As a food, purslane is a healthy addition to the diet. The herb is high in vitamin C, vitamin A, vitamin E, niacin, riboflavin, calcium, potassium, magnesium, iron, manganese, fiber and is extremely high in omega-3 fatty acids. Purslane is packed with antioxidants and appears to inhibit the growth of tumors, while preventing them from becoming cancerous. Few plants are higher in vitamin A, calcium or iron.

It has been and is used medicinally to treat insect bites, snake bites, bee stings, punctures, burns, boils, sunburn, rashes, and internally for diarrhea, bleeding in the digestive tract and hemorrhoids. For external use, the plant can simply be crushed and rubbed on. It can be made into an infusion, but this is seldom necessary.

In short, this wild herb is a powerhouse just waiting to help the survivalist or anyone else who wants to live healthier. It is found all over the place, is tasty and is easy to identify.

Picture by ZooFari, creative commons 3.0 unported attribution.

Last survival food in the series: Dock

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This plant, sometimes called the common thistle, is considered to be an invasive weed nearly everywhere it grows. That is saying a lot, because it grows almost everywhere in North America except for in a few places in the deep southeast. It is also widespread in Europe.

This is a biennial plant that can grow up to six feet tall in its second year, producing the blossoms on branched stems. The leaves are deeply lobed, with spines at the end of each lobe as well as on the midvein, on the stem and around the flower. The flowers are pink to dark pink or nearly purple in color and they are actually quite attractive. The leaves at the base of the plant form a rosette that can be over a couple feet across.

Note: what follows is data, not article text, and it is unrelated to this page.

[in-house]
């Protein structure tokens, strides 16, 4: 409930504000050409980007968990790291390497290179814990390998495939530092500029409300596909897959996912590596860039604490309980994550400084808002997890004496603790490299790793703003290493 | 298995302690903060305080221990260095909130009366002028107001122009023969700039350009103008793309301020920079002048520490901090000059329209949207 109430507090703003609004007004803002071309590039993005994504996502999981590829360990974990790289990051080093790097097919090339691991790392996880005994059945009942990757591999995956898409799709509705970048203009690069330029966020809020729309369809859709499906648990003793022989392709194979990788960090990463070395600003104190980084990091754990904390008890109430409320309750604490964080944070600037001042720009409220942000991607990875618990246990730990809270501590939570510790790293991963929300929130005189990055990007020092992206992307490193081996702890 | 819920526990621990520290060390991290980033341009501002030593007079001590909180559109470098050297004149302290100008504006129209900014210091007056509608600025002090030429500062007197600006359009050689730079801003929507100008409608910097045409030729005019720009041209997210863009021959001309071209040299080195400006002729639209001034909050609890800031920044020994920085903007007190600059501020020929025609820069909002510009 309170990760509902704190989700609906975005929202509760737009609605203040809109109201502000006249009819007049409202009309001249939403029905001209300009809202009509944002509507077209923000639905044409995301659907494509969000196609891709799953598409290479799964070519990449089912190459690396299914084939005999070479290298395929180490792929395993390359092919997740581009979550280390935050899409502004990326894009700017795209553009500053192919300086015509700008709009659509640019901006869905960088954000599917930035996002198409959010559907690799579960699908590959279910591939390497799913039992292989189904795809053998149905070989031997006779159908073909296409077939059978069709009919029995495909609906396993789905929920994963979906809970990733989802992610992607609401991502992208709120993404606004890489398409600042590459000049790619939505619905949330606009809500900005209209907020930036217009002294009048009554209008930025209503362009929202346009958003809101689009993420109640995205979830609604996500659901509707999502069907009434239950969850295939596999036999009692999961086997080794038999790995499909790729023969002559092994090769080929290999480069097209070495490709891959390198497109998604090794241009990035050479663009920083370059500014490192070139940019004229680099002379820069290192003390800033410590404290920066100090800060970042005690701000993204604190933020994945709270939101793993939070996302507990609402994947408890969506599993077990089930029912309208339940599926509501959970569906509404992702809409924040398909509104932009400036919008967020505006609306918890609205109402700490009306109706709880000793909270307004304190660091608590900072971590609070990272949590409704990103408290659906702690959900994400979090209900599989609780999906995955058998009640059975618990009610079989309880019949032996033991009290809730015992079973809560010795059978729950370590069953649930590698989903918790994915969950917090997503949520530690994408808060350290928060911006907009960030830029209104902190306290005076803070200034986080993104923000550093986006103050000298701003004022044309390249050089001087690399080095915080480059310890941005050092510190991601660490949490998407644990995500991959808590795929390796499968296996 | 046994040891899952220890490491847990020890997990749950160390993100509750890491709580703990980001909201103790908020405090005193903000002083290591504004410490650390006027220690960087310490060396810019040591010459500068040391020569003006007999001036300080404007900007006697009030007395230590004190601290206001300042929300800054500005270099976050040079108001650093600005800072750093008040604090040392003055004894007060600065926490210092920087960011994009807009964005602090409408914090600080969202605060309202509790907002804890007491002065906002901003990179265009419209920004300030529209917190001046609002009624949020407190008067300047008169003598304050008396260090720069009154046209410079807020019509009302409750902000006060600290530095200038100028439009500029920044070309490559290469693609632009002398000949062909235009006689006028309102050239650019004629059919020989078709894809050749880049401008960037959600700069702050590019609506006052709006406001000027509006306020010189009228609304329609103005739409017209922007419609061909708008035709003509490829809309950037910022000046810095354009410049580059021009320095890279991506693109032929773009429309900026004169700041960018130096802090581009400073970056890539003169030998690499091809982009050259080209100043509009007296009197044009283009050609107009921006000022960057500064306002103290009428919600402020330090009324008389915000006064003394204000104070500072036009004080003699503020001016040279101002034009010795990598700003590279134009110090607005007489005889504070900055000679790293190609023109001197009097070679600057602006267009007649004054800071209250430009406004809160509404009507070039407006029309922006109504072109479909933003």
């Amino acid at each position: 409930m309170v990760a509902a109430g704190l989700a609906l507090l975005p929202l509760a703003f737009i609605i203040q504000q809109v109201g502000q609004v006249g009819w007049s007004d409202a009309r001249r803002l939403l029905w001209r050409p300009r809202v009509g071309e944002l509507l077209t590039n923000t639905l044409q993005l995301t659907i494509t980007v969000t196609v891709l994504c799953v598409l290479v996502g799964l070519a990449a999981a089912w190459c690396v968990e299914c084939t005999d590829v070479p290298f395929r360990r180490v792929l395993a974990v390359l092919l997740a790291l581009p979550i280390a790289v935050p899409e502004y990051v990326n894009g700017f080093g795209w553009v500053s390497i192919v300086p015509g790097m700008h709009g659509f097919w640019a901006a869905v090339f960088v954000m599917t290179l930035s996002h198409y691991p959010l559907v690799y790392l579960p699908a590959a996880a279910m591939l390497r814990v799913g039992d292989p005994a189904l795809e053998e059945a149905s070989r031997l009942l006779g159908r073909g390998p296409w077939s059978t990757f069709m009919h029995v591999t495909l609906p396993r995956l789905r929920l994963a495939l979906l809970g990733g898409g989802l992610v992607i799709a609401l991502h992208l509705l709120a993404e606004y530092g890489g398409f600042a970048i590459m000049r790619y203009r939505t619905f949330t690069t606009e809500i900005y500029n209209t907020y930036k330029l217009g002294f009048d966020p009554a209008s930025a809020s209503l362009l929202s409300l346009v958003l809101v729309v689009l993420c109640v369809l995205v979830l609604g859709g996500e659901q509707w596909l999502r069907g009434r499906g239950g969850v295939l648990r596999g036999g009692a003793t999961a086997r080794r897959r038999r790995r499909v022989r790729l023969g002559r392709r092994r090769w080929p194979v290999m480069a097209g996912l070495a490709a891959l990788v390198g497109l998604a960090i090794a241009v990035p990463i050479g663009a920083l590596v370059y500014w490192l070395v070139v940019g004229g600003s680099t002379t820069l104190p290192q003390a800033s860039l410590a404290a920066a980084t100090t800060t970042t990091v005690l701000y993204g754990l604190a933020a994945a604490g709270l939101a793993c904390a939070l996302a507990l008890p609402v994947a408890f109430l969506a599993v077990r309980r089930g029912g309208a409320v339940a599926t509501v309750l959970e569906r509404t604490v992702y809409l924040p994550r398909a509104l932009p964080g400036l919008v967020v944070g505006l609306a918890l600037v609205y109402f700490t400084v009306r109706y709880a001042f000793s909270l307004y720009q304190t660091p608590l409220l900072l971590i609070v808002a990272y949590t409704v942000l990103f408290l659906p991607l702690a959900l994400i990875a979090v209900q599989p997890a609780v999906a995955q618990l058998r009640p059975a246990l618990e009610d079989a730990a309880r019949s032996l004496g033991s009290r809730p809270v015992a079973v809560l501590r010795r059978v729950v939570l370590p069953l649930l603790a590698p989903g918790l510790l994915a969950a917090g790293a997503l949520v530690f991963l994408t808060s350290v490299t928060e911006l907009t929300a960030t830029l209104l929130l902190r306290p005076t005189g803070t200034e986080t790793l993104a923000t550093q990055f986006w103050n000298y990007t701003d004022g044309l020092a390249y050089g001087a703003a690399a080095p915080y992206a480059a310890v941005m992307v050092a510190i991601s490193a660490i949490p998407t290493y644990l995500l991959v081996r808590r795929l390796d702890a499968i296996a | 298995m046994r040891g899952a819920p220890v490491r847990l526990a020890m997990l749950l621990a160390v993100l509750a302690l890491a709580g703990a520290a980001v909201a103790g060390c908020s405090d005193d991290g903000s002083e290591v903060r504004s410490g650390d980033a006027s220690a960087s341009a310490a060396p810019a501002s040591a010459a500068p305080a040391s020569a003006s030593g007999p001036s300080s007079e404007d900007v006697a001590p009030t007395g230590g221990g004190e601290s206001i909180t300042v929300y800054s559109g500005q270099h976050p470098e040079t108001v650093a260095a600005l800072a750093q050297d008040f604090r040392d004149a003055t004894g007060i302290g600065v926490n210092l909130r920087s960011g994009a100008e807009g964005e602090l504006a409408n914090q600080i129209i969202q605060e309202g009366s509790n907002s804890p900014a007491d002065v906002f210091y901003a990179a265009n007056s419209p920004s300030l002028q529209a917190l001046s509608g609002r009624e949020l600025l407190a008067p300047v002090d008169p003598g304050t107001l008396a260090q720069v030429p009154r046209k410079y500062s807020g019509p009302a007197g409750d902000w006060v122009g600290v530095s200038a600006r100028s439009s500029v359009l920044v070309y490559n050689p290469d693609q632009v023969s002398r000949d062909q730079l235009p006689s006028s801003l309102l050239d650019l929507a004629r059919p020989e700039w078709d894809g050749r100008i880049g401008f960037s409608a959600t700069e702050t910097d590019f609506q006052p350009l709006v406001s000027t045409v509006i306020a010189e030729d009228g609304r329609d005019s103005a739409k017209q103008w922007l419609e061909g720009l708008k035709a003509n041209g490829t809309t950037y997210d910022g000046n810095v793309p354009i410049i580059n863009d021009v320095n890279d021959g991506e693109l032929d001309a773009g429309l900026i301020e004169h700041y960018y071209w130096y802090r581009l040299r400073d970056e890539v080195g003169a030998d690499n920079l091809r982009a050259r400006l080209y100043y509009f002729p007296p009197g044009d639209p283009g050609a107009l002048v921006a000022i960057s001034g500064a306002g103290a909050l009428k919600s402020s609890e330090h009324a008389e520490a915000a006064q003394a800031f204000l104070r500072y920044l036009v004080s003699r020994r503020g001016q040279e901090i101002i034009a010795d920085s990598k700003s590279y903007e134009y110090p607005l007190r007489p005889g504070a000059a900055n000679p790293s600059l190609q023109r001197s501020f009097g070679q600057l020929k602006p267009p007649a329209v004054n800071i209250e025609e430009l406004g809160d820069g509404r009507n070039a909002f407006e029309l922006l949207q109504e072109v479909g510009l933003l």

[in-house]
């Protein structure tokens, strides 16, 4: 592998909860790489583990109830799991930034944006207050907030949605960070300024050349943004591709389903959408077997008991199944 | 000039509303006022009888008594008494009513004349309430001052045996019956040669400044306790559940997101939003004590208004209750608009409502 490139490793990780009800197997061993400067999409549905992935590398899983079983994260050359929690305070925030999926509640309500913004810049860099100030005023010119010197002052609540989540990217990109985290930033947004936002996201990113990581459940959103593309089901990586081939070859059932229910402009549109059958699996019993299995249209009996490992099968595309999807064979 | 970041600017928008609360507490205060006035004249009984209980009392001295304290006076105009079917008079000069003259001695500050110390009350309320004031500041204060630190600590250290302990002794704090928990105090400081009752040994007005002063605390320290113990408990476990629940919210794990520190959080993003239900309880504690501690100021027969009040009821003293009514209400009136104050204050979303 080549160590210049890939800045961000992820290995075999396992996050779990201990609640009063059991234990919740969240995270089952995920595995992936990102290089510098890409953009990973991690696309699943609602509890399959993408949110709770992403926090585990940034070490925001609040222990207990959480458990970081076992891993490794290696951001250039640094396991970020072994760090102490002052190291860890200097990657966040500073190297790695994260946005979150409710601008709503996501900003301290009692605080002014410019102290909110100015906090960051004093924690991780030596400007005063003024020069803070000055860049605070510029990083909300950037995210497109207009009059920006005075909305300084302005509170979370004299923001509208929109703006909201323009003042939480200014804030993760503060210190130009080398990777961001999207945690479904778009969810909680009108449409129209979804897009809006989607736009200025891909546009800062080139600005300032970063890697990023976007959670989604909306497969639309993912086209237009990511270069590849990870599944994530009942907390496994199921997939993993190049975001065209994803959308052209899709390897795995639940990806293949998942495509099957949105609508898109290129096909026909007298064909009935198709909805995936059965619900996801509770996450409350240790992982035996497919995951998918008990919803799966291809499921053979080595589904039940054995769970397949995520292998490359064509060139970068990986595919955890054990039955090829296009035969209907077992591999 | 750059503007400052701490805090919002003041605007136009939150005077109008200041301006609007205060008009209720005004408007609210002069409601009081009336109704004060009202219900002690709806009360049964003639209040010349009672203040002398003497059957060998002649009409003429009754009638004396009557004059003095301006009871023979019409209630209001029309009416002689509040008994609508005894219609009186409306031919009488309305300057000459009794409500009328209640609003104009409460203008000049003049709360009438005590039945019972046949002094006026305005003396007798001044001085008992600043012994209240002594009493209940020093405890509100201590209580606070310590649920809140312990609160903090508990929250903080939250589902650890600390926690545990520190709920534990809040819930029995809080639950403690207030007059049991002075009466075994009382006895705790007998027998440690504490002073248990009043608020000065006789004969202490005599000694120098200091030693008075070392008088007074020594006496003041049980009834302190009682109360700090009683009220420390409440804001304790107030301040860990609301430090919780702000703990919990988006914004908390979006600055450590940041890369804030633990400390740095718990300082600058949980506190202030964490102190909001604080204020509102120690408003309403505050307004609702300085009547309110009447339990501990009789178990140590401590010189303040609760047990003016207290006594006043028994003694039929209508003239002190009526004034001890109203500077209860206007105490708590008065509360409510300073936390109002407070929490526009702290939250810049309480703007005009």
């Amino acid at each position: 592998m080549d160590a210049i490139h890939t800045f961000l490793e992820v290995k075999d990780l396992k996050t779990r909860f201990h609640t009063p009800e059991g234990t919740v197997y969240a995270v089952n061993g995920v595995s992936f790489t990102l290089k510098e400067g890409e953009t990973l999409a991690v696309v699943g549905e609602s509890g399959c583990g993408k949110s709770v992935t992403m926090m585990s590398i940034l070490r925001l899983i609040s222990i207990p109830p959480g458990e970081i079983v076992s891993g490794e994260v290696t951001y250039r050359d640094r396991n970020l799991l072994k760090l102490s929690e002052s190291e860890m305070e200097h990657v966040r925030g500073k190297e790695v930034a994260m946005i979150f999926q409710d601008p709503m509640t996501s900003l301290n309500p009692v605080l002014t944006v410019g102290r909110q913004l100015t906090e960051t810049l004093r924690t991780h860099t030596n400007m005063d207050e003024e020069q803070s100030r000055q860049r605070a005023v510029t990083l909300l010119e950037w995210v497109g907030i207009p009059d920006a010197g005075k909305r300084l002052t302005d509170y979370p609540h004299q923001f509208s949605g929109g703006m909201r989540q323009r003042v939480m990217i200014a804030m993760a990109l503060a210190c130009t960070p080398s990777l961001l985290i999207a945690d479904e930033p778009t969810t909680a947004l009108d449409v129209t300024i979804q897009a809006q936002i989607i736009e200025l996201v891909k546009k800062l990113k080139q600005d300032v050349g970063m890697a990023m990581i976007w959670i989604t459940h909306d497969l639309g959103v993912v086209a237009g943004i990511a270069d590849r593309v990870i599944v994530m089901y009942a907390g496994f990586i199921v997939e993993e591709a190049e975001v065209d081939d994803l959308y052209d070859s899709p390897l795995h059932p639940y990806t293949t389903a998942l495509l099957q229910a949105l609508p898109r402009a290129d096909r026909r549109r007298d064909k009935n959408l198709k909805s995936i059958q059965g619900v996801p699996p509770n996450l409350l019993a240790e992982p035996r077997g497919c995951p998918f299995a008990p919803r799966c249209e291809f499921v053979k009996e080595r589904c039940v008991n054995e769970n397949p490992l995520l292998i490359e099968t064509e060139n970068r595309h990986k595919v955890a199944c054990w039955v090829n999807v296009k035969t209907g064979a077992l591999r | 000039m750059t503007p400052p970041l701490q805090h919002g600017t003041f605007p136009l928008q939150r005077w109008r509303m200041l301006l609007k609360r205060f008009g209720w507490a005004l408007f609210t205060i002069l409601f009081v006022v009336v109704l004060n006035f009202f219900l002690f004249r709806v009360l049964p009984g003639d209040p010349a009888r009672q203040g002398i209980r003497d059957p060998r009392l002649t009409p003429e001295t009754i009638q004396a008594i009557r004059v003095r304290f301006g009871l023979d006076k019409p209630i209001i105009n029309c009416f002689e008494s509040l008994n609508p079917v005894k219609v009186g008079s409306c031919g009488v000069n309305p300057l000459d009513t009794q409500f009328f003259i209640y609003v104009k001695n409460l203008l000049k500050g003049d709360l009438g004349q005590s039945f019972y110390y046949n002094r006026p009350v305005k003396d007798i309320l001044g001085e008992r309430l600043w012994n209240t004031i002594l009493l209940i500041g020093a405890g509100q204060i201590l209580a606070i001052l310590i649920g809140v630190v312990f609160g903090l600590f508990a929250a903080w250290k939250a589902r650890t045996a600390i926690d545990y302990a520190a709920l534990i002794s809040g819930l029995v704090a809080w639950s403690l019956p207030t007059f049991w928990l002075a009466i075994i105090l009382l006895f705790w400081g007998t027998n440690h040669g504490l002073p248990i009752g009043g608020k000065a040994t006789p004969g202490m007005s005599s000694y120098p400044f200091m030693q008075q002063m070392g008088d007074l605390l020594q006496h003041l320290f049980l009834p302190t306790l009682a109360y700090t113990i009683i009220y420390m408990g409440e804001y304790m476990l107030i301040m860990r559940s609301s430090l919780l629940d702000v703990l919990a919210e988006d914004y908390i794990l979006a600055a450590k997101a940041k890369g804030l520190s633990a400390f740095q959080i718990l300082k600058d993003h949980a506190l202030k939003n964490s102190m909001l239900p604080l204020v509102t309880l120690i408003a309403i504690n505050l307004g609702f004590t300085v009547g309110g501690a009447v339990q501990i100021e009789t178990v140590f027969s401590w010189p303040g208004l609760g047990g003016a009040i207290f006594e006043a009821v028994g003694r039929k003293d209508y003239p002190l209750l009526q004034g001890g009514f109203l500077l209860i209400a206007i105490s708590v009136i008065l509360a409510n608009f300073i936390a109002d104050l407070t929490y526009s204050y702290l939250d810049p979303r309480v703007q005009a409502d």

The herb grows in sunny areas that have from damp to dry dirt. It is sometimes seen in waste areas, roadsides, empty lots, trails, pastures and even occasionally in gardens. The plant has a thick, tapering tap root but propagates by seeds.

Looking at one, a person might easily dismiss it as something not worth eating, even for a survivalist. This would be a mistake, however. It is actually a healthy and good tasting wild plant, with a flavor that is similar to celery, though bland.

A sharp knife can be used to remove the spines from the leaves and the leaves can then be eaten raw, steamed, boiled or added to other foods such as soups and stews. The leaves are best when they are harvested during cooler times of the year, like spring and autumn.

The thick tap root can also be peeled, sliced and either boiled or fried, stir-fry style.

A personal favorite is to collect the flowerheads before they’ve totally opened and to peel off the thorny outer skin. These are then boiled. Once done, the flavor is similar to artichokes (which are also members of the thistle family). I like slicing the cooked flowerheads and dipping them in mayonnaise. The downside is that they aren’t usually very large, so it takes a lot of them to make a meal.

This plant is high in vitamin C, vitamin K, niacin, folate, magnesium, phosphorus, potassium, copper, manganese, iron and fiber, which makes it a nutritional powerhouse. It also contains Omega-3 and Omega-6 fatty acids, so it has value because of the anti-oxidants.

Medicinally, Asians have used bull thistles for a long time for the treatment of internal bleeding and hemorrhages. American Indians also used the plant to treat bleeding gums, inflammation and stomach ulcers. The plant has properties that help with almost any kind of internal bleeding.

For the survivalist, this is a plant to remember. It is common, healthy and can help sustain a person in the case of an apocalypse or even after a natural disaster. Don’t let the thorny appearance fool you. Just remove the thorns.

There are many species of wild onions but they all have something in common with the store-bought variety: All of them are edible. Most wild onions don’t have hollow leaves like garden grown varieties, though. Instead, the grass-like leaves are flat, narrow and taper to a pointed tip.